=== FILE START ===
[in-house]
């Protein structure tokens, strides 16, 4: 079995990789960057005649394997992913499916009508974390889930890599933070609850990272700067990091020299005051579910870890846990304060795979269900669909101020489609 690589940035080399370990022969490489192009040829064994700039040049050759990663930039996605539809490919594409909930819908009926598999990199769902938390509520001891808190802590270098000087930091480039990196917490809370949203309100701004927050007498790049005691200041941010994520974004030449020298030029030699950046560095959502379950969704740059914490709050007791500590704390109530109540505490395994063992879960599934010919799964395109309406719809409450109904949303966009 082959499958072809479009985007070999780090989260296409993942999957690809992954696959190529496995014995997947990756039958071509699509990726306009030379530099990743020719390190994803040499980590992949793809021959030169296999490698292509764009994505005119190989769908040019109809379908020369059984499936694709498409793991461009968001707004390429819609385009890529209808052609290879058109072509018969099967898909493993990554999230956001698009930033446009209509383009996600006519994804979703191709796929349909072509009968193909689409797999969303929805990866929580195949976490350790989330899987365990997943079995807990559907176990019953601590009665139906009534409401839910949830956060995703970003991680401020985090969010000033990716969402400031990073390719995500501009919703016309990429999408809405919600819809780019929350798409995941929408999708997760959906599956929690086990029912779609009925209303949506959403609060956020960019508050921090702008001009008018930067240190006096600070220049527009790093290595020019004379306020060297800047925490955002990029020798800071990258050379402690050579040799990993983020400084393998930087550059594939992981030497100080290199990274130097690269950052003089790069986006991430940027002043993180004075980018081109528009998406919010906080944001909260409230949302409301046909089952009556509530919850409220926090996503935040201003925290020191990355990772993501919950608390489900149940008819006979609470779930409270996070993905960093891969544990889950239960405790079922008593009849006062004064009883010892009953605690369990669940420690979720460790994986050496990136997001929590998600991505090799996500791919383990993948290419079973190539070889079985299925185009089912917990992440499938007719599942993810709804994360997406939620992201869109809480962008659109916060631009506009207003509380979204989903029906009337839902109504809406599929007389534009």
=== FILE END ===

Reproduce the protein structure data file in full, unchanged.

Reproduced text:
[in-house]
């Protein structure tokens, strides 16, 4: 079995990789960057005649394997992913499916009508974390889930890599933070609850990272700067990091020299005051579910870890846990304060795979269900669909101020489609 690589940035080399370990022969490489192009040829064994700039040049050759990663930039996605539809490919594409909930819908009926598999990199769902938390509520001891808190802590270098000087930091480039990196917490809370949203309100701004927050007498790049005691200041941010994520974004030449020298030029030699950046560095959502379950969704740059914490709050007791500590704390109530109540505490395994063992879960599934010919799964395109309406719809409450109904949303966009 082959499958072809479009985007070999780090989260296409993942999957690809992954696959190529496995014995997947990756039958071509699509990726306009030379530099990743020719390190994803040499980590992949793809021959030169296999490698292509764009994505005119190989769908040019109809379908020369059984499936694709498409793991461009968001707004390429819609385009890529209808052609290879058109072509018969099967898909493993990554999230956001698009930033446009209509383009996600006519994804979703191709796929349909072509009968193909689409797999969303929805990866929580195949976490350790989330899987365990997943079995807990559907176990019953601590009665139906009534409401839910949830956060995703970003991680401020985090969010000033990716969402400031990073390719995500501009919703016309990429999408809405919600819809780019929350798409995941929408999708997760959906599956929690086990029912779609009925209303949506959403609060956020960019508050921090702008001009008018930067240190006096600070220049527009790093290595020019004379306020060297800047925490955002990029020798800071990258050379402690050579040799990993983020400084393998930087550059594939992981030497100080290199990274130097690269950052003089790069986006991430940027002043993180004075980018081109528009998406919010906080944001909260409230949302409301046909089952009556509530919850409220926090996503935040201003925290020191990355990772993501919950608390489900149940008819006979609470779930409270996070993905960093891969544990889950239960405790079922008593009849006062004064009883010892009953605690369990669940420690979720460790994986050496990136997001929590998600991505090799996500791919383990993948290419079973190539070889079985299925185009089912917990992440499938007719599942993810709804994360997406939620992201869109809480962008659109916060631009506009207003509380979204989903029906009337839902109504809406599929007389534009």